The Government Accountability Office has found the Office of Personnel and Management’s tools for measuring federal telework to be inaccurate, GCN reports.
OPM had set a goal to increase the level of federal teleworkers by 50 percent but officials have been unable to measure the initiative success as of yet, GAO found.
OPM is planning to test an automated system that would gather telework data from agencies to judge the initiative’s success instead of the current method, where agencies submit estimates.
OPM will pilot its automated data collection from agency human resource systems this year and expects to have a fully automated system by 2013.
The GAO said OPM will find it difficult to compare data gathered with the new system with previous years, as is required under the Telework Enhancement Act.
That law requires agencies to identify employees eligible for telework and encourage those eligible to take advantage in order to increase efficiency and job satisfaction while reducing cost.
The Agriculture Department is aiming to have 40 percent of its staff teleworking by 2013.
GAO said OPM officials have noted that the new reporting system could limit OPM’s ability to assess agencies’ telework progress.
The report said several years could pass before the measurements carry any weight.
OPM has collected information about telework for Congress each year since 2002.
OPM’s report in 2011 found 5.72 percent of federal employees were teleworking three days a week in 2009 and 22 percent were teleworking to some extent.
OPM said the existing measurement methods, which vary greatly, mar accurate judgment of whether telework has actually increased, GAO reports.
Measurement for telework participation is currently handled at the each individual agency, said Angela Bailey, OPMâs associate director of employee service.
The quality of data suffers since only a selected number of agency personnel are trained to correctly evaluate data and methodology for telework adaption, Bailey said.
OPM is scheduled to submit its telework report to Congress in June, which will be based on standardized definitions, more clear surveys and additional information, the report said.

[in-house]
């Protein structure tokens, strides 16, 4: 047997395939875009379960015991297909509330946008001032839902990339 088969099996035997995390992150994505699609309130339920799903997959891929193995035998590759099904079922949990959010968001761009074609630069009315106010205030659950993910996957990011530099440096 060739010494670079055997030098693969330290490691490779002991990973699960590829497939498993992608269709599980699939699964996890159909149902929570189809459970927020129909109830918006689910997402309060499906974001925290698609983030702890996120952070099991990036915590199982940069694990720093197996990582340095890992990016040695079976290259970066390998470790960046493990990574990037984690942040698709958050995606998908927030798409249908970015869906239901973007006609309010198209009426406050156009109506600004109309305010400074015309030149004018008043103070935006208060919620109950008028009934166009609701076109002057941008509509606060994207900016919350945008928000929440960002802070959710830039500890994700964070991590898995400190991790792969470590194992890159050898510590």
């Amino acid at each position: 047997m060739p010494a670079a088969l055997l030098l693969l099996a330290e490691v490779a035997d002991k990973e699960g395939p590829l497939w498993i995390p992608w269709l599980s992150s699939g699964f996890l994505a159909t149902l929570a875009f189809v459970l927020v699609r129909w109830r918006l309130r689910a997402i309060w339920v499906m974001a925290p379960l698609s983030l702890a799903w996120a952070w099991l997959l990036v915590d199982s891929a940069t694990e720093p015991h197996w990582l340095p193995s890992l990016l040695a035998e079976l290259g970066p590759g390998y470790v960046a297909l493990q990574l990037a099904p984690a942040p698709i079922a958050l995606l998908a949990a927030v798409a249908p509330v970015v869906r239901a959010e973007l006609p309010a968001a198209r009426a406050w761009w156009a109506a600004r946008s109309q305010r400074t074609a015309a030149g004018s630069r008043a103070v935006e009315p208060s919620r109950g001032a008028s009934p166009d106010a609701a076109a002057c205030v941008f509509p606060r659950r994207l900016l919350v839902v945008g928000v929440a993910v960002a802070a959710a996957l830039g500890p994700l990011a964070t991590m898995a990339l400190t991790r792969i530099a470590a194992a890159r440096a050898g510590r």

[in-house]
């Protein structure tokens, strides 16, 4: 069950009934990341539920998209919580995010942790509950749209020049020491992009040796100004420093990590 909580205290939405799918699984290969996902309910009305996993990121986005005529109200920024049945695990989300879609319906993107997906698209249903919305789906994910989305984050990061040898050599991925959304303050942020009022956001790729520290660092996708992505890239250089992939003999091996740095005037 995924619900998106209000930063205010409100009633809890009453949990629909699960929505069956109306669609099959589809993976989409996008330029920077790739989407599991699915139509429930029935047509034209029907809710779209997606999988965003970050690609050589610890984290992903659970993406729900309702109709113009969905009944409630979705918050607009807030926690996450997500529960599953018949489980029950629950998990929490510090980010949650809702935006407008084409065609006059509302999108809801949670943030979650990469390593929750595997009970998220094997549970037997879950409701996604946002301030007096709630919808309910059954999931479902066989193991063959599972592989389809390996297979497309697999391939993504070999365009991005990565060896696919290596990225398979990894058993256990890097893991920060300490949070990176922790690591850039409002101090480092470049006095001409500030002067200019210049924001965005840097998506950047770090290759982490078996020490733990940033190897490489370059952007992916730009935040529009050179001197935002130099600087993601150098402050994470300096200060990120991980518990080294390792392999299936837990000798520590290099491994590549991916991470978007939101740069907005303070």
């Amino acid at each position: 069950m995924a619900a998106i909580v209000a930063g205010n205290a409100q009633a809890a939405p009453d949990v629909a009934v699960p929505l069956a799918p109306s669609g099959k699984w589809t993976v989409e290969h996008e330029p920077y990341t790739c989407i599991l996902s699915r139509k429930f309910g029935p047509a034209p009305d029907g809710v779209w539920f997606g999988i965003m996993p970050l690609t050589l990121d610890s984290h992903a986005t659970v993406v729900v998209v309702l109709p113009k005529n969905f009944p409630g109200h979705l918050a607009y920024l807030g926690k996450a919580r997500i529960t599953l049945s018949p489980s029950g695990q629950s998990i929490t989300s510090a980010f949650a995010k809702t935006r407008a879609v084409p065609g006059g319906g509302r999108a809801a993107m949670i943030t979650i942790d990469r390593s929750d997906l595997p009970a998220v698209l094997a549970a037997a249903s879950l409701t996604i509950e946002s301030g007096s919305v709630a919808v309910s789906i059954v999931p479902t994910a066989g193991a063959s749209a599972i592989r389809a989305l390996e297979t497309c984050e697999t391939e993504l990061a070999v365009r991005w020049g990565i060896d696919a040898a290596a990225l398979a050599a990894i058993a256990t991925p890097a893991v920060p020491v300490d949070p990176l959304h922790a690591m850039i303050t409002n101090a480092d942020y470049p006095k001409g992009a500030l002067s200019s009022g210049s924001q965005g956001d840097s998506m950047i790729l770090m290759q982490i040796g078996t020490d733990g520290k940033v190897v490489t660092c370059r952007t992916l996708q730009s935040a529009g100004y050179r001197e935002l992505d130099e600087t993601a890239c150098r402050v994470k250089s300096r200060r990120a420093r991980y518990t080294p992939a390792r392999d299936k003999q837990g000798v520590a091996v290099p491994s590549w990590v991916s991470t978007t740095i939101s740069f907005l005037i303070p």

OPM expects next year’s report to be more accurate since the new measurement standards will have time to be implemented.
Currently, both GAO and OPM rely on traditional employee surveys and agency data calls which in addition to providing inconsistent data are costly, time and labor-consuming processes loathed by agencies. To alleviate the inconsistencies of this traditional method and the recurring need to burden agencies with producing telework data we offered the GAO and the OPM an application specifically designed to produce end-user telework profiles on-demand by agency, sub agency, etc. This turn-key program also replaces telework reports by agencies to a fraction of the current costs, time and effort by agencies in compiling, sorting, aggregating and reporting telework data. For management purposes and as a 21st Century govt wide efficiency telework profiles produced by our program display a wide range of telework performance data including aggregated telework profiles govt wide, agency wide, sub agency wide, by occupation, by pay schedule, by grade, etc. While this program provides oversight agencies such as the GAO and the OPM with the overnight capacity to produce consistent and systemic telework data profiles on-demand agencies can easily and readily avail themselves of this program as well as we are a certified and registered SDVOSB. We have yet to hear back from the GAO or the OPM concerning their interest in our program offered as a 21st Century efficiency and an upgrade to current telework data collection and reporting practices.